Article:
Gabe Kretzmer Seed, 33, Jewish Prison Chaplain


@gabrielseed / / @gkseed

The Jewish Week’s annual 36 Under 36 honors young leaders, entrepreneurs and change-makers who are making a difference in the life of Jewish New York. For the full list of this year’s “36ers,” click here.

What do you do?

I serve as the full-time Jewish chaplain for the New York City Department of Correction. I provide spiritual care, prayer, education and help ensure that religious needs are met for individuals in jail in New York City, most of whom await trial. I am there for Jews as well as incarcerated individuals and staff of all religions and no religion. When I started in 2018, I began collecting Jewish books and found new homes for them with incarcerated individuals. I have also worked with the Queer Niggun Project and the Hadar Institute to bring volunteers into jails to share melodies and teach Torah, distribute readers with essays for the Jewish holidays, and record and make available Jewish music on tablets which those in custody can use.

How did the pandemic affect your work?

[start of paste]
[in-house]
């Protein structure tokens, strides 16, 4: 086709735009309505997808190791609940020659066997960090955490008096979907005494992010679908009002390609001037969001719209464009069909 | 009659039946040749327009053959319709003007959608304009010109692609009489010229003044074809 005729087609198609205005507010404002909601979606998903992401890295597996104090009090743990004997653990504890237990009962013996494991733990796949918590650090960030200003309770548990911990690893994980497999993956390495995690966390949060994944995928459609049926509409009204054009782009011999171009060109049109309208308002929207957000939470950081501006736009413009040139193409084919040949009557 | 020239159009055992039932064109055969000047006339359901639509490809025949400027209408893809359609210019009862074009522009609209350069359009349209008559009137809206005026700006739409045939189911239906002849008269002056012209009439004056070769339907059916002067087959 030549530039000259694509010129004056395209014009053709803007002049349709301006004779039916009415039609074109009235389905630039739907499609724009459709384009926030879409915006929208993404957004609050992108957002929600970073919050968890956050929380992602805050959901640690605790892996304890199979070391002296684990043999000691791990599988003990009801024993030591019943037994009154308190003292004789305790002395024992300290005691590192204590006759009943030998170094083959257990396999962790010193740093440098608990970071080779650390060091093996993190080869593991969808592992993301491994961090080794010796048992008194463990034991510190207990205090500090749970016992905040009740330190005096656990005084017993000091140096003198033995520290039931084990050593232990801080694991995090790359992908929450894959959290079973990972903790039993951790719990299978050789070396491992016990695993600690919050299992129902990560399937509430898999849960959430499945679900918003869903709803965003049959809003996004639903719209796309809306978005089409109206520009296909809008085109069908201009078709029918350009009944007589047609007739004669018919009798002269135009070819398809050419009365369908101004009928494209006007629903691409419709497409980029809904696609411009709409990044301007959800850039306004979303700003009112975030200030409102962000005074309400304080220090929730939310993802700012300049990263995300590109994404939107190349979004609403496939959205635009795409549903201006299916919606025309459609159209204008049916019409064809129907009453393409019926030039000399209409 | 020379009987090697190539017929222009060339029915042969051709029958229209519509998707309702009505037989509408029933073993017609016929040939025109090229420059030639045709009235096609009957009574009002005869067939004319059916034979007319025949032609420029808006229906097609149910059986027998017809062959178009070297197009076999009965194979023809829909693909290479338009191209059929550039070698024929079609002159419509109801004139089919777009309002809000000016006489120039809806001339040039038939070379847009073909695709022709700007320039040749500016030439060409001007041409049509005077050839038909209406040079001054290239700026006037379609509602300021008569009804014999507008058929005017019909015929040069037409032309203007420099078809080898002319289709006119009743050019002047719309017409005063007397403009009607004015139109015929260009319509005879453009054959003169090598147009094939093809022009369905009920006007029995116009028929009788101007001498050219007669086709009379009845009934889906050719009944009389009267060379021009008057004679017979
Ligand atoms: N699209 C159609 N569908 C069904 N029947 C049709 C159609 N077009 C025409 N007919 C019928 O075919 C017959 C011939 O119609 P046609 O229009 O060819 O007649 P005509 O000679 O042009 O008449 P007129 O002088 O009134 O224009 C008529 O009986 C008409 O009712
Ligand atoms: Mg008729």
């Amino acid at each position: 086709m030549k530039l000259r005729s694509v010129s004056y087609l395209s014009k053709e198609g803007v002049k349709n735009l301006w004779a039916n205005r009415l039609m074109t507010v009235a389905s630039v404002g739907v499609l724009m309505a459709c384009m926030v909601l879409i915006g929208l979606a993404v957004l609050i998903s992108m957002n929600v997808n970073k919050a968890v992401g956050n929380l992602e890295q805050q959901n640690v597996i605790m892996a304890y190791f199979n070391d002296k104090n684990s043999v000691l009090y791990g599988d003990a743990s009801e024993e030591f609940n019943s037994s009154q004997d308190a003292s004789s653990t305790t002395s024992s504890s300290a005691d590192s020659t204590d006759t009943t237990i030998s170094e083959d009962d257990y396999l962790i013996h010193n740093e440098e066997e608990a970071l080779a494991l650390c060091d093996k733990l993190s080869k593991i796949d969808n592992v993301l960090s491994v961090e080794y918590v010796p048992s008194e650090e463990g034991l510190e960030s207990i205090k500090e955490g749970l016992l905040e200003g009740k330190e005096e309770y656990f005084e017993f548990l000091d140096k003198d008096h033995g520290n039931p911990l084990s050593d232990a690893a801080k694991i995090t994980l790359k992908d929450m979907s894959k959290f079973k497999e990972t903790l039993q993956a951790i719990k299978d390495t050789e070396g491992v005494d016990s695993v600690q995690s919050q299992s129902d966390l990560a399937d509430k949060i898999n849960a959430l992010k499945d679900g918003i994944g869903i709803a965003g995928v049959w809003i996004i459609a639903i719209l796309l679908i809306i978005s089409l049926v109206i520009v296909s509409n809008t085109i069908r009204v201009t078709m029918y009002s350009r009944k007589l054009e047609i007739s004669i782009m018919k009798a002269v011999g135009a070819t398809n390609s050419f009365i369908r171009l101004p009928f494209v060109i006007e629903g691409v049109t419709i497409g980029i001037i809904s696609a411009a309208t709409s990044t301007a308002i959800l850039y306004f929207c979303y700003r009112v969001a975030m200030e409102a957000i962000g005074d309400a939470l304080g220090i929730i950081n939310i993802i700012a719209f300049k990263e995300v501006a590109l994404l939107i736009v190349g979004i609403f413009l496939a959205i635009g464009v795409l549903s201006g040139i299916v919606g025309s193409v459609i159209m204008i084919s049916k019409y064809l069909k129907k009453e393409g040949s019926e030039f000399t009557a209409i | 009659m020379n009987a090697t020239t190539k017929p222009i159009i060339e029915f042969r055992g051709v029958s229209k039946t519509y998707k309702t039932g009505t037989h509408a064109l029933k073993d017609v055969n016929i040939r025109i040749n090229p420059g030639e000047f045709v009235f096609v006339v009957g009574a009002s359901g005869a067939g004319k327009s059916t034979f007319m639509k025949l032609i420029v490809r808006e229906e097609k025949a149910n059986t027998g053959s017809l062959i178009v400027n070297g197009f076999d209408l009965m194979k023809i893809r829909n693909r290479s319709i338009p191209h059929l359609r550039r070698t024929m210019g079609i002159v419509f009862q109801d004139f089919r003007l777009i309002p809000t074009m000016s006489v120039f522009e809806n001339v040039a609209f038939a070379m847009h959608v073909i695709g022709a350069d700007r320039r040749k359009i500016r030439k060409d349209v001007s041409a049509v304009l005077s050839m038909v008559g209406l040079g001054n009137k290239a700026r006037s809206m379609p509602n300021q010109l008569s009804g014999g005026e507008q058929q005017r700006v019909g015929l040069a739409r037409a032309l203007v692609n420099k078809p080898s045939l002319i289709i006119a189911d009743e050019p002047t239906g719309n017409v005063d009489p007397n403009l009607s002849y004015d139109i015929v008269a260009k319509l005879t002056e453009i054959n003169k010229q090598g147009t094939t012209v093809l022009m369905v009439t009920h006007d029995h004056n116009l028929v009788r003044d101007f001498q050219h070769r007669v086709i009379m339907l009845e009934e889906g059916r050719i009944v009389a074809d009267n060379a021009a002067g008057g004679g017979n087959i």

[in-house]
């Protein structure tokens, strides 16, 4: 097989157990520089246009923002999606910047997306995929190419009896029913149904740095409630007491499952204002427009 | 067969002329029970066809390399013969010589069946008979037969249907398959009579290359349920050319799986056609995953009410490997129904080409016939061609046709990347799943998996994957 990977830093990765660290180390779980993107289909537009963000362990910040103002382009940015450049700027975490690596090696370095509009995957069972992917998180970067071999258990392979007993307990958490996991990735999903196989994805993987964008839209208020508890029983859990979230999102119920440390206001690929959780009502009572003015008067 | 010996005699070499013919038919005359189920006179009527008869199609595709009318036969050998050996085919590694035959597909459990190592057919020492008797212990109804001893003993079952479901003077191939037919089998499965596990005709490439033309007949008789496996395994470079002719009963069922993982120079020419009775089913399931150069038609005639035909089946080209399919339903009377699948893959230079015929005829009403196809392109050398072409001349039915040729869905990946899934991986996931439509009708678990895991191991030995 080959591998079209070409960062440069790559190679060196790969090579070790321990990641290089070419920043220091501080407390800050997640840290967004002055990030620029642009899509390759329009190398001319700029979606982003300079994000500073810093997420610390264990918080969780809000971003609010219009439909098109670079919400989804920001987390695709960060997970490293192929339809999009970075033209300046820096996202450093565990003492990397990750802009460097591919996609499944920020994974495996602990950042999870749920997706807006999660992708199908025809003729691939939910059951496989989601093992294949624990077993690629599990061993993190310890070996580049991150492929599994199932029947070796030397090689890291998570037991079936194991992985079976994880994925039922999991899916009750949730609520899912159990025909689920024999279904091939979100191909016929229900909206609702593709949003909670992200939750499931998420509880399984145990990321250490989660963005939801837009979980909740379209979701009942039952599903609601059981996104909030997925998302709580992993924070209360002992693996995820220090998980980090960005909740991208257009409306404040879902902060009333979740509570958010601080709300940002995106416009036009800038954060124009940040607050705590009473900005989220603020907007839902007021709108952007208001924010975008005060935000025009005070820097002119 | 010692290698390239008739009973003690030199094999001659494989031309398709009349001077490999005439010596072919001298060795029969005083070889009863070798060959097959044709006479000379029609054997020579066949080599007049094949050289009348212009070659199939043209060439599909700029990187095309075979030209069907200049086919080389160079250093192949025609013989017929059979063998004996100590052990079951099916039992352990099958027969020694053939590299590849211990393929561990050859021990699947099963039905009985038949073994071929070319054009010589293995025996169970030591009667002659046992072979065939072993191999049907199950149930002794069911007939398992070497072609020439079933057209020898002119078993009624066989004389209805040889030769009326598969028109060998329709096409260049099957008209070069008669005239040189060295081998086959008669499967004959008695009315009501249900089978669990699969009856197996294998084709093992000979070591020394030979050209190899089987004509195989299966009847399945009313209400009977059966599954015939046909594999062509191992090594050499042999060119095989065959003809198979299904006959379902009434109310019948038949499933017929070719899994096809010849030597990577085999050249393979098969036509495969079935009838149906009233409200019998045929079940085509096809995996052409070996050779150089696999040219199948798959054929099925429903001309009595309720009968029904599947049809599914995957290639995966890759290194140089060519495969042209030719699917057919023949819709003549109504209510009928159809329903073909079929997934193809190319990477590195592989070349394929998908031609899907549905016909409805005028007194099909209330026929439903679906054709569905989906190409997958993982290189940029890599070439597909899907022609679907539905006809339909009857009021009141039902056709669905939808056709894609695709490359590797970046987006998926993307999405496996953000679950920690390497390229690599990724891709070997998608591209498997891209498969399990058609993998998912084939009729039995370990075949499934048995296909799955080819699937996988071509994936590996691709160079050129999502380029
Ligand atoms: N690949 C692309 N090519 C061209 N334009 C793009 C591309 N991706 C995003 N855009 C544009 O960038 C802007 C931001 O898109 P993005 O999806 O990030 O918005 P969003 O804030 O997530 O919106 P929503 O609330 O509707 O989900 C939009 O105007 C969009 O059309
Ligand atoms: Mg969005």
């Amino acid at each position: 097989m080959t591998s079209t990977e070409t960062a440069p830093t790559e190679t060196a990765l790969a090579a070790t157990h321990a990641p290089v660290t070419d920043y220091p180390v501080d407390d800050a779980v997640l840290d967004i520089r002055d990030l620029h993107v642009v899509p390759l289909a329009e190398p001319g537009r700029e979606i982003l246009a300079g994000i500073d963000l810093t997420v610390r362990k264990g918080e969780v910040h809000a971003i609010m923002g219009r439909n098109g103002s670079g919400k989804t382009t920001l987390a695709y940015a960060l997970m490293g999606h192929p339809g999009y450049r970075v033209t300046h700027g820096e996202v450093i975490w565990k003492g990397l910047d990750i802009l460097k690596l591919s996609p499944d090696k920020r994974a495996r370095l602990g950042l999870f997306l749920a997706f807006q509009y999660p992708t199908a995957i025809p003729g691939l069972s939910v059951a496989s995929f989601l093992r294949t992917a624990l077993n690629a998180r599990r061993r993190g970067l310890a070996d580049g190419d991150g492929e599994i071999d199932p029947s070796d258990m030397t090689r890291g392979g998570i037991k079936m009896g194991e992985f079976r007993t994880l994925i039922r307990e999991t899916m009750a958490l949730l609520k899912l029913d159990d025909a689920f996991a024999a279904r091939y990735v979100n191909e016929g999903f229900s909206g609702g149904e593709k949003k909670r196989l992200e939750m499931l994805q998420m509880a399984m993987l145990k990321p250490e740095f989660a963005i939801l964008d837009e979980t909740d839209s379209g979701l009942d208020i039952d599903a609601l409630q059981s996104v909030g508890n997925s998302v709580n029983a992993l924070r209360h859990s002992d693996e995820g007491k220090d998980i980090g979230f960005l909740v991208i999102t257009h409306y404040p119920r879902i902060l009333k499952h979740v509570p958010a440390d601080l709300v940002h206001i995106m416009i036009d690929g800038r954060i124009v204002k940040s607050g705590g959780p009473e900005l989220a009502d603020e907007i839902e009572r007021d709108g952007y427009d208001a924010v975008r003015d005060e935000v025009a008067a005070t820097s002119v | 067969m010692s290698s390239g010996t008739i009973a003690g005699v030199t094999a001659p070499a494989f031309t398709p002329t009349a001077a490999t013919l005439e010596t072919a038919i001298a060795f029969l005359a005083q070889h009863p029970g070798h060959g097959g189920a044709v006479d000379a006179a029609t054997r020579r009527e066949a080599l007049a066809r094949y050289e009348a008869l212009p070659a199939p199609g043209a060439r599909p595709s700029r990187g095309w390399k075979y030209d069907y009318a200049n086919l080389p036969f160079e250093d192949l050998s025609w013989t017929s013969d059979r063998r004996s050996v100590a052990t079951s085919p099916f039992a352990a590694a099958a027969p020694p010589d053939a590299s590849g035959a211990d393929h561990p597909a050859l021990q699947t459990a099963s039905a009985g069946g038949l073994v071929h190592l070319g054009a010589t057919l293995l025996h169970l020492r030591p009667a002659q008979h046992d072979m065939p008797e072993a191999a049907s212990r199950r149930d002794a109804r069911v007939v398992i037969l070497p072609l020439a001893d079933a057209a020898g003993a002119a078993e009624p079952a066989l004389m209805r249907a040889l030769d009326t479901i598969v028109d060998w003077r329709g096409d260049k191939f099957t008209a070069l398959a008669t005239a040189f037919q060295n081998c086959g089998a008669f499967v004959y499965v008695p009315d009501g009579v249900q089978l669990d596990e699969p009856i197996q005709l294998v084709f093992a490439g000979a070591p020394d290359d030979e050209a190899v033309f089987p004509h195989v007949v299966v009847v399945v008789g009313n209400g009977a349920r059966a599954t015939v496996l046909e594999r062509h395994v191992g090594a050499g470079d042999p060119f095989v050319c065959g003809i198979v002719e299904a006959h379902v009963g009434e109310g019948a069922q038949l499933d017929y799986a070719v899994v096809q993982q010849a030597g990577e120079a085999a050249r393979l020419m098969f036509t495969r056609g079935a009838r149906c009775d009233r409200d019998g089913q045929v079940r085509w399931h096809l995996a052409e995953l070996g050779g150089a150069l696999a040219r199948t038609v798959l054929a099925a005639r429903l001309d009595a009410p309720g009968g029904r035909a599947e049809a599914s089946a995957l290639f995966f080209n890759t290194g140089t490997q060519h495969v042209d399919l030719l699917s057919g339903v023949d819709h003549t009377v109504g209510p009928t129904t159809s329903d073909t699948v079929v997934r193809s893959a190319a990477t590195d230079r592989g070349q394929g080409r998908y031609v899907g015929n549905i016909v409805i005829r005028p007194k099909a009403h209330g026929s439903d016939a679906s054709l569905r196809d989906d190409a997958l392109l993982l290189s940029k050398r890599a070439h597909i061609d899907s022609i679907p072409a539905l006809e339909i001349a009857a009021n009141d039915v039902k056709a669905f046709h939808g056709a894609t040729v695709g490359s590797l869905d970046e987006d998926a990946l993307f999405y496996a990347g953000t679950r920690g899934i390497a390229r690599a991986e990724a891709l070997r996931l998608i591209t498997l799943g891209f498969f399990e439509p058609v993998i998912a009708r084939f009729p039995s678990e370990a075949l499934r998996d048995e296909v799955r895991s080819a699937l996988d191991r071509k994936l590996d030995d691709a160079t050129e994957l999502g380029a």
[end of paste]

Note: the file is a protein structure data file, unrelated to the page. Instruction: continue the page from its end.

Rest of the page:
Just after Purim 2020, communal religious services were suspended in the jails, as well as visits, court proceedings and many other daily activities. I still came to work in the jails every day. I distributed self-study handouts on the weekly Torah portion and holidays, as well as provided spiritual care. I helped ensure that everyone who wanted had prayer books for the High Holidays and Haggadahs for Passover even though we couldn’t have the large communal holiday celebrations which had always taken place in the past. In addition, I worked with colleagues and volunteers to upload Jewish books, videos and music to the tablets distributed to many of those in custody and make Jewish learning available.

How does your Jewish identity influence your work?

My passion for working with the incarcerated is based directly on my beliefs in teshuvah (repentance/return) and tzelem elokim (being created in God’s image) as core Jewish values. Even those who are accused of serious crimes deserve to be seen and treated as human beings, including access to spiritual care, learning, reflection and growth as avenues towards rehabilitation. Even though I am often aware of the crimes of which my congregants are accused, I try to look at the person in front of me ba’asher hu sham — how they are in the moment.

What’s your favorite place in New York to take an out-of-town guest?

The Cloisters

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